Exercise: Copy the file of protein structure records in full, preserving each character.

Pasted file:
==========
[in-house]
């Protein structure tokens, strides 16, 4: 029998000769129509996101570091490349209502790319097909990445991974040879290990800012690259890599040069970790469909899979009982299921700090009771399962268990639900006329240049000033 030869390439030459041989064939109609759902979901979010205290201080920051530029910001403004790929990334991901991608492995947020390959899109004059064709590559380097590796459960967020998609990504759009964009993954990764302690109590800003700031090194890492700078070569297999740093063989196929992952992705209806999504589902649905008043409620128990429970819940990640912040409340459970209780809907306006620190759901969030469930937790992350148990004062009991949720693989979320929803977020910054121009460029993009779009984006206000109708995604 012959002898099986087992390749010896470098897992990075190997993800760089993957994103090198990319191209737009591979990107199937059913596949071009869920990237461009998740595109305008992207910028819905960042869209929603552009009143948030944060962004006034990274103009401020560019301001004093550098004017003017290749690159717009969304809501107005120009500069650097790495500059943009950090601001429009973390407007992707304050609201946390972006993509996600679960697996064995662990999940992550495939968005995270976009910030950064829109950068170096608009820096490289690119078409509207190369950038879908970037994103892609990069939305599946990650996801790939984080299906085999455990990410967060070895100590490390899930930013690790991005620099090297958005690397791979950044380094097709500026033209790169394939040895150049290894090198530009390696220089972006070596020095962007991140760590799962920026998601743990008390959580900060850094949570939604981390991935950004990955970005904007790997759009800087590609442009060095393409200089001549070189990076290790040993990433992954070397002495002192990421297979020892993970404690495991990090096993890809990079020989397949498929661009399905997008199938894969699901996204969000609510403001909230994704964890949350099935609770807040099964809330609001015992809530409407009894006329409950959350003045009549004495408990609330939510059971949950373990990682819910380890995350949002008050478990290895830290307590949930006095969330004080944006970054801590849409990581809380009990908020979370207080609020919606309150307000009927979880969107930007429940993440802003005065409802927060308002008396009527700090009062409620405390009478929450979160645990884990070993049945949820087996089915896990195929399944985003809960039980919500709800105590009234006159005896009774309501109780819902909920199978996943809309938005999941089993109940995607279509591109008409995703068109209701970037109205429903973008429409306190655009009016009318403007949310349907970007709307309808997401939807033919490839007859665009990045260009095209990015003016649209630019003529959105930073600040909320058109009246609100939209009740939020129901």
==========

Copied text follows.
[in-house]
């Protein structure tokens, strides 16, 4: 029998000769129509996101570091490349209502790319097909990445991974040879290990800012690259890599040069970790469909899979009982299921700090009771399962268990639900006329240049000033 030869390439030459041989064939109609759902979901979010205290201080920051530029910001403004790929990334991901991608492995947020390959899109004059064709590559380097590796459960967020998609990504759009964009993954990764302690109590800003700031090194890492700078070569297999740093063989196929992952992705209806999504589902649905008043409620128990429970819940990640912040409340459970209780809907306006620190759901969030469930937790992350148990004062009991949720693989979320929803977020910054121009460029993009779009984006206000109708995604 012959002898099986087992390749010896470098897992990075190997993800760089993957994103090198990319191209737009591979990107199937059913596949071009869920990237461009998740595109305008992207910028819905960042869209929603552009009143948030944060962004006034990274103009401020560019301001004093550098004017003017290749690159717009969304809501107005120009500069650097790495500059943009950090601001429009973390407007992707304050609201946390972006993509996600679960697996064995662990999940992550495939968005995270976009910030950064829109950068170096608009820096490289690119078409509207190369950038879908970037994103892609990069939305599946990650996801790939984080299906085999455990990410967060070895100590490390899930930013690790991005620099090297958005690397791979950044380094097709500026033209790169394939040895150049290894090198530009390696220089972006070596020095962007991140760590799962920026998601743990008390959580900060850094949570939604981390991935950004990955970005904007790997759009800087590609442009060095393409200089001549070189990076290790040993990433992954070397002495002192990421297979020892993970404690495991990090096993890809990079020989397949498929661009399905997008199938894969699901996204969000609510403001909230994704964890949350099935609770807040099964809330609001015992809530409407009894006329409950959350003045009549004495408990609330939510059971949950373990990682819910380890995350949002008050478990290895830290307590949930006095969330004080944006970054801590849409990581809380009990908020979370207080609020919606309150307000009927979880969107930007429940993440802003005065409802927060308002008396009527700090009062409620405390009478929450979160645990884990070993049945949820087996089915896990195929399944985003809960039980919500709800105590009234006159005896009774309501109780819902909920199978996943809309938005999941089993109940995607279509591109008409995703068109209701970037109205429903973008429409306190655009009016009318403007949310349907970007709307309808997401939807033919490839007859665009990045260009095209990015003016649209630019003529959105930073600040909320058109009246609100939209009740939020129901």